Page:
However, during a routine swallow study, they found Kaylee was experiencing silent aspiration — a condition in which food and liquids get into the lungs but cause no obvious outward symptoms. Kaylee was immediately referred to Children's Hospital's Aerodigestive Program.
"Whenever a child has aspiration, it's extremely important to get them seen and cared for right away." said Eliav Gov Ari, MD, pediatric ear, nose and throat specialist and head of the Aerodigestive Program. "Aspiration can be caused by a variety of issues, each with their own risks, and lead to long-term damage in the lungs and esophagus, as well as issues with weight gain and nutrition. That's why our program includes so many specialists — we're all looking at how that one overlying issue is affecting the entire body and coming up with the best solution."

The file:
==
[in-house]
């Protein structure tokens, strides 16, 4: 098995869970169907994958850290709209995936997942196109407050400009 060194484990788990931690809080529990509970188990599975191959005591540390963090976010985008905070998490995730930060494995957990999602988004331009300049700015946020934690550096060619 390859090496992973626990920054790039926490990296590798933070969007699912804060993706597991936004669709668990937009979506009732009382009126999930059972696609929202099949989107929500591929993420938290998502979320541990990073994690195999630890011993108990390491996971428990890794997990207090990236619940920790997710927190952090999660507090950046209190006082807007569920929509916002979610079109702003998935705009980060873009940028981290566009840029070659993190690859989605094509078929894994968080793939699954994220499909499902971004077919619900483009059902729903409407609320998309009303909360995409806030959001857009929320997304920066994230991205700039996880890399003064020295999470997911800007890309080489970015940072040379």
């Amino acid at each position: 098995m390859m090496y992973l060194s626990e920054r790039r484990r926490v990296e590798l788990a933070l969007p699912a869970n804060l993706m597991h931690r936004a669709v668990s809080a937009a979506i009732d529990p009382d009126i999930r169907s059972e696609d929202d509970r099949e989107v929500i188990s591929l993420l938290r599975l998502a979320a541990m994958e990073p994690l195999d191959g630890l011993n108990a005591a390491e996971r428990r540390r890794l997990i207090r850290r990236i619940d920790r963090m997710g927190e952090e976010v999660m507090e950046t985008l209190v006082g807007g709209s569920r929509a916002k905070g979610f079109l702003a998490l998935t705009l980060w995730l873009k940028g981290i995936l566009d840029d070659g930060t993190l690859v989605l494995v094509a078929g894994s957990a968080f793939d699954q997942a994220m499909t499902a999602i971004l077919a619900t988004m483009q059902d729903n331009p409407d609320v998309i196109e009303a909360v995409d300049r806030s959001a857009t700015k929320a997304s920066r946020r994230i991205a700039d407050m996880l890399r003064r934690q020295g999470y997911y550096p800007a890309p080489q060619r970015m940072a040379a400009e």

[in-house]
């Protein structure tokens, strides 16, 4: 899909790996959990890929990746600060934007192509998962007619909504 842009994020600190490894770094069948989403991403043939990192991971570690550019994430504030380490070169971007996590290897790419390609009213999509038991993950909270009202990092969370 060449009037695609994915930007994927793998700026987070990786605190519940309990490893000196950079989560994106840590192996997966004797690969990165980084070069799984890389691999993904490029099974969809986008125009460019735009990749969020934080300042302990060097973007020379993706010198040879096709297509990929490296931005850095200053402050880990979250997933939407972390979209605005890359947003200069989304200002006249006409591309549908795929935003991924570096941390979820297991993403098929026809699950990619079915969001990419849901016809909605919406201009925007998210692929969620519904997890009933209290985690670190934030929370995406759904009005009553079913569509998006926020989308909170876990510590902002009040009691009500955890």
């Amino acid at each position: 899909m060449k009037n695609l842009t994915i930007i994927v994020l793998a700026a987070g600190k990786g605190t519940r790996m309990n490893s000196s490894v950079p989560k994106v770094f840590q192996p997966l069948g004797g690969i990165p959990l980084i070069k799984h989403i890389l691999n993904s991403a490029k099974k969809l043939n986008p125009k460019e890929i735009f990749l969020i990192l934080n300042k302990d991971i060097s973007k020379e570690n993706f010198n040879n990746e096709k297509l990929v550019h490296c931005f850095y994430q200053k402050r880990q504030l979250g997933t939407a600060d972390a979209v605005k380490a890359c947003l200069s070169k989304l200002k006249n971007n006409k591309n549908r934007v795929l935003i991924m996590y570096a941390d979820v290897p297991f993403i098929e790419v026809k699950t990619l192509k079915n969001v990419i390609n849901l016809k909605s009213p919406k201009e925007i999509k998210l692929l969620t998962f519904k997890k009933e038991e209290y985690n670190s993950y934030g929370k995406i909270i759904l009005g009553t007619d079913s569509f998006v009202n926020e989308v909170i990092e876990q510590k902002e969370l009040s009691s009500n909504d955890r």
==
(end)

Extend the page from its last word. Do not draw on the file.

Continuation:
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Gov Ari found a small gap, called a laryngeal cleft, just above Kaylee's voice box that was allowing liquid to slip through to her lungs. Severe clefts require extensive surgery to be repaired, but since Kaylee's was small enough, Gov Ari took a more conservative approach.
"Dr. Gov Ari is not the type to dive right into surgery unless he has to, and I really appreciate that about him," said Davis, who had already seen her daughter undergo open heart surgery and eye surgery for infantile glaucoma.
He started Kaylee on intensive drinking therapy, in which dietitians and swallow therapists work together to find a thickened liquid consistency that prevents anything from slipping past the gap. It can be a delicate balance to find a consistency that's thick enough to not slip through, but not too thick it makes a child feel too full.
The goal was twofold: give Kaylee's body time to heal the cleft on its own and allow her to drink enough fluids to reach her next big milestone — getting rid of her feeding tube.